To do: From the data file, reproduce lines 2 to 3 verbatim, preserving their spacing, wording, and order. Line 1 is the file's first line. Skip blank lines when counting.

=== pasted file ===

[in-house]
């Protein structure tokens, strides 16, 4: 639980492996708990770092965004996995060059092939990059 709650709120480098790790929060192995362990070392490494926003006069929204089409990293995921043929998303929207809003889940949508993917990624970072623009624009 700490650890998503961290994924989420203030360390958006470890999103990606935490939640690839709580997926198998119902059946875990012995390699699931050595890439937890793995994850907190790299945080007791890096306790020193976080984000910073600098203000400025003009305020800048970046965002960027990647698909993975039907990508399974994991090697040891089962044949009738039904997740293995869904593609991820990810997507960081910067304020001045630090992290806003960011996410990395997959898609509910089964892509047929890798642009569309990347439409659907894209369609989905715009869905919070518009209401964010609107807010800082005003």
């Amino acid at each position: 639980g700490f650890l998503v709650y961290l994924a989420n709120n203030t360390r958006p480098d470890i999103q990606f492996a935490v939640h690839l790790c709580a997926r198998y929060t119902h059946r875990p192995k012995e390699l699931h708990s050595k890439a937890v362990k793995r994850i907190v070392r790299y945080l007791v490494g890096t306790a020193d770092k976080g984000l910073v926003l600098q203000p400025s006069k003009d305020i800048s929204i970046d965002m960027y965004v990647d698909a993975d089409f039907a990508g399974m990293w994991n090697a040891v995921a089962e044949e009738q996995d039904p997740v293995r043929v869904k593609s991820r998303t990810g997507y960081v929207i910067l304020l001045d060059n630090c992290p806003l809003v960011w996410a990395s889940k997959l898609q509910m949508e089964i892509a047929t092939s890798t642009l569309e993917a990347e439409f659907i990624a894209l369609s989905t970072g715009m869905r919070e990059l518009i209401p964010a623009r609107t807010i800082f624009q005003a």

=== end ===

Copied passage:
């Protein structure tokens, strides 16, 4: 639980492996708990770092965004996995060059092939990059 709650709120480098790790929060192995362990070392490494926003006069929204089409990293995921043929998303929207809003889940949508993917990624970072623009624009 700490650890998503961290994924989420203030360390958006470890999103990606935490939640690839709580997926198998119902059946875990012995390699699931050595890439937890793995994850907190790299945080007791890096306790020193976080984000910073600098203000400025003009305020800048970046965002960027990647698909993975039907990508399974994991090697040891089962044949009738039904997740293995869904593609991820990810997507960081910067304020001045630090992290806003960011996410990395997959898609509910089964892509047929890798642009569309990347439409659907894209369609989905715009869905919070518009209401964010609107807010800082005003």
């Amino acid at each position: 639980g700490f650890l998503v709650y961290l994924a989420n709120n203030t360390r958006p480098d470890i999103q990606f492996a935490v939640h690839l790790c709580a997926r198998y929060t119902h059946r875990p192995k012995e390699l699931h708990s050595k890439a937890v362990k793995r994850i907190v070392r790299y945080l007791v490494g890096t306790a020193d770092k976080g984000l910073v926003l600098q203000p400025s006069k003009d305020i800048s929204i970046d965002m960027y965004v990647d698909a993975d089409f039907a990508g399974m990293w994991n090697a040891v995921a089962e044949e009738q996995d039904p997740v293995r043929v869904k593609s991820r998303t990810g997507y960081v929207i910067l304020l001045d060059n630090c992290p806003l809003v960011w996410a990395s889940k997959l898609q509910m949508e089964i892509a047929t092939s890798t642009l569309e993917a990347e439409f659907i990624a894209l369609s989905t970072g715009m869905r919070e990059l518009i209401p964010a623009r609107t807010i800082f624009q005003a």